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      Abstract of -
Achieving Justice and Sustainability.

In this essay John Ewbank expresses his personal political and social philosophy: a blending of political libertarianism with social responsibility, guided by Quaker simplicity. His vision of world federation starts with the principle of subsidiarity. In this view administrative authority is diced-up among all governments in a great global, national, provincial, and local hierarchy where each jurisdiction's authority is limited to functions that could not adequately be performed at lesser jurisdictional levels. Thus, the global government only deals with global problems, while monitoring and actively encouraging governments at every level to support peace, justice, sustainability and human rights.

For example, the global authority would encourage all governments to have reliable procedures for assuring a periodic and democratic change of administration, thus affording dissidents everywhere the hope of being peacefully elected. Equally fair ways of doing it could be by lottery, or some 3rd party managed selection procedure. Given fair and peaceful changes of leadership, violent rebellion at any level of the hierarchy would violate the sovereignty of the electorate. Ewbank suggests such violent violations should be treated the same way as international warfare. While military action by the global government might be needed to deter this kind of violence, the widespread experience of peaceful administrative transition should eventually eliminate any motivation for rebellion.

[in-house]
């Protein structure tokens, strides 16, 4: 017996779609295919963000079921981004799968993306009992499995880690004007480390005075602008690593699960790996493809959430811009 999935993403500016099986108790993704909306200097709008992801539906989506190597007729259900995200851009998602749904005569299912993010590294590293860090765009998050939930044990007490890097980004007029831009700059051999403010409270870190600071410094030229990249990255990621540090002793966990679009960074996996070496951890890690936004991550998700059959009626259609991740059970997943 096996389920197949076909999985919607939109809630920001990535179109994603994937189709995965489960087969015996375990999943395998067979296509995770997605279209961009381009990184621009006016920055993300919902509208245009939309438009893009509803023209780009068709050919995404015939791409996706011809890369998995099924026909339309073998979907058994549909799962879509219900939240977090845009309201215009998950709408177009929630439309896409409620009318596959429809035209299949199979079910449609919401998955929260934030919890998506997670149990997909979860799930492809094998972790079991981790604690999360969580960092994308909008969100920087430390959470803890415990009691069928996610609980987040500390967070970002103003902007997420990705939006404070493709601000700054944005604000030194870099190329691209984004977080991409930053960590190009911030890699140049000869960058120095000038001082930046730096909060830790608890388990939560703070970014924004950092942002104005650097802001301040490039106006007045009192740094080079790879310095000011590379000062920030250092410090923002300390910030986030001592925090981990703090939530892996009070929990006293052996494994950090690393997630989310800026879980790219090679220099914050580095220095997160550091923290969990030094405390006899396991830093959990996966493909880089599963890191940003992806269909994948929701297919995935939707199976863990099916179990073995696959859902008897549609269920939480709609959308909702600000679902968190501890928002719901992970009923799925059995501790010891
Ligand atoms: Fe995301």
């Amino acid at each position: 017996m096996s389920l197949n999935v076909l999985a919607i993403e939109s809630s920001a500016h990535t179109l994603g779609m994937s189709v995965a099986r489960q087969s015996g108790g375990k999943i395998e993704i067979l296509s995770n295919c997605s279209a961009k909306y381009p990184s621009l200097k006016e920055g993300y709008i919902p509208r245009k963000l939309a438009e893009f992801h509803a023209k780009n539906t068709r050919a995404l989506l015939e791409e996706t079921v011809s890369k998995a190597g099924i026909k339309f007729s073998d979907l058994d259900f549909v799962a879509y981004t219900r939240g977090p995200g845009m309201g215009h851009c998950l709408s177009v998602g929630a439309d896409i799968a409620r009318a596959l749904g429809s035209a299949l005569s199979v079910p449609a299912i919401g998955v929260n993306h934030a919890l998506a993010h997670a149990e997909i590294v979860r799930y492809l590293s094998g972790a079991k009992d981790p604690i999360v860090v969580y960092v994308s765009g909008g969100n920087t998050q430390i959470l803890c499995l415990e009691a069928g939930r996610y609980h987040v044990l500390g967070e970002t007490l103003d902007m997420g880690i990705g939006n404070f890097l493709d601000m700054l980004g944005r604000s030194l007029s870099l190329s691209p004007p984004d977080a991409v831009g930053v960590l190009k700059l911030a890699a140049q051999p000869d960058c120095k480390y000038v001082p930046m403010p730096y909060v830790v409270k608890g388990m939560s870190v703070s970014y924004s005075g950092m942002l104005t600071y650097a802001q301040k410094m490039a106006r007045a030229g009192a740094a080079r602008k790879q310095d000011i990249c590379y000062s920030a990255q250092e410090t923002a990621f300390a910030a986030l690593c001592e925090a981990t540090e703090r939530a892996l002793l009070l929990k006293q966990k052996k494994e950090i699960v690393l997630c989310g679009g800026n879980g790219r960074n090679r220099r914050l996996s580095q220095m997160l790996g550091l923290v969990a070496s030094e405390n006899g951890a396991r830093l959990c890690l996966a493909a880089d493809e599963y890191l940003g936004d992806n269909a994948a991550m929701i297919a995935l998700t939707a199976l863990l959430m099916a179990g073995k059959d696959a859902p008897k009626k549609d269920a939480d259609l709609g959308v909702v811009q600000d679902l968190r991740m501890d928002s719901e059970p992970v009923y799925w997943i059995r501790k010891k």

Ewbank also takes up various other problems that might occur in national, regional or local jurisdictions that could pose challenges to a newly formed world federation, such as: limiting unduly harsh or inhumane punishments of criminals or dissidents; providing free emigration zones for exiles or displaced persons; and fair restitution to victims of crime or involuntary displacement. The global administration might also want to discourage localized "big government," which it could do by establishing guidelines for public budgets. Similar recommendations could discourage non-essential police & "security" functions; and encourage fair methods of taxation. For example, global policy would favor estate taxes, inheritance taxes, and other surtaxes to prevent the "rich from getting richer." Without such taxes concentration of wealth has proven to be an inevitable feature of free market capitalism.

Free markets themselves are susceptible to oligopoly or monopolization, and so a vital feature of global government would be to regulate international markets, trade, and financial transactions, while also recommending guidelines for every jurisdictional level to assure long term continuity of a diverse non-oligopolistic free market economy.

To sustain personal and market freedom over the long haul also implies sustainable demographics. The best way to assure population stability is to encourage the education and emancipation of women everywhere -- a policy that has already been proven not only in Europe and North America, but even more convincingly in Japan and Iran.